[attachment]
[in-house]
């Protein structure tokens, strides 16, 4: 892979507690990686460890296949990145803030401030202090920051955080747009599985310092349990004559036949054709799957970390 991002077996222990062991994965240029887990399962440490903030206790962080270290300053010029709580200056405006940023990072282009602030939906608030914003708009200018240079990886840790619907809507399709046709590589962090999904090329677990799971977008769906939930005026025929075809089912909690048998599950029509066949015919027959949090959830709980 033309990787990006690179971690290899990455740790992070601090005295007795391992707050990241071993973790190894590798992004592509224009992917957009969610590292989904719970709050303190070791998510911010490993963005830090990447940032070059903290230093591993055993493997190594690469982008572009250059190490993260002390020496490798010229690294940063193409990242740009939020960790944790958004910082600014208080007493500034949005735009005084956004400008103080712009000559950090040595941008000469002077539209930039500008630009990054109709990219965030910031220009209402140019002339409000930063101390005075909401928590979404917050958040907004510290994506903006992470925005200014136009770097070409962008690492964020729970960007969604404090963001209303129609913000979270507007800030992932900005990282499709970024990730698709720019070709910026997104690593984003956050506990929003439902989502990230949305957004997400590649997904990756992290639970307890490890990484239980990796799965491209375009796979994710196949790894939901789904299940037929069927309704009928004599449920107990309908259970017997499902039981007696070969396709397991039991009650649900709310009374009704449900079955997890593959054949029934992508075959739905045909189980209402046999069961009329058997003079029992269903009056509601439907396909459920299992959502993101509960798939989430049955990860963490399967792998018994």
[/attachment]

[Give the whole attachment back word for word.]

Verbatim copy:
[in-house]
């Protein structure tokens, strides 16, 4: 892979507690990686460890296949990145803030401030202090920051955080747009599985310092349990004559036949054709799957970390 991002077996222990062991994965240029887990399962440490903030206790962080270290300053010029709580200056405006940023990072282009602030939906608030914003708009200018240079990886840790619907809507399709046709590589962090999904090329677990799971977008769906939930005026025929075809089912909690048998599950029509066949015919027959949090959830709980 033309990787990006690179971690290899990455740790992070601090005295007795391992707050990241071993973790190894590798992004592509224009992917957009969610590292989904719970709050303190070791998510911010490993963005830090990447940032070059903290230093591993055993493997190594690469982008572009250059190490993260002390020496490798010229690294940063193409990242740009939020960790944790958004910082600014208080007493500034949005735009005084956004400008103080712009000559950090040595941008000469002077539209930039500008630009990054109709990219965030910031220009209402140019002339409000930063101390005075909401928590979404917050958040907004510290994506903006992470925005200014136009770097070409962008690492964020729970960007969604404090963001209303129609913000979270507007800030992932900005990282499709970024990730698709720019070709910026997104690593984003956050506990929003439902989502990230949305957004997400590649997904990756992290639970307890490890990484239980990796799965491209375009796979994710196949790894939901789904299940037929069927309704009928004599449920107990309908259970017997499902039981007696070969396709397991039991009650649900709310009374009704449900079955997890593959054949029934992508075959739905045909189980209402046999069961009329058997003079029992269903009056509601439907396909459920299992959502993101509960798939989430049955990860963490399967792998018994």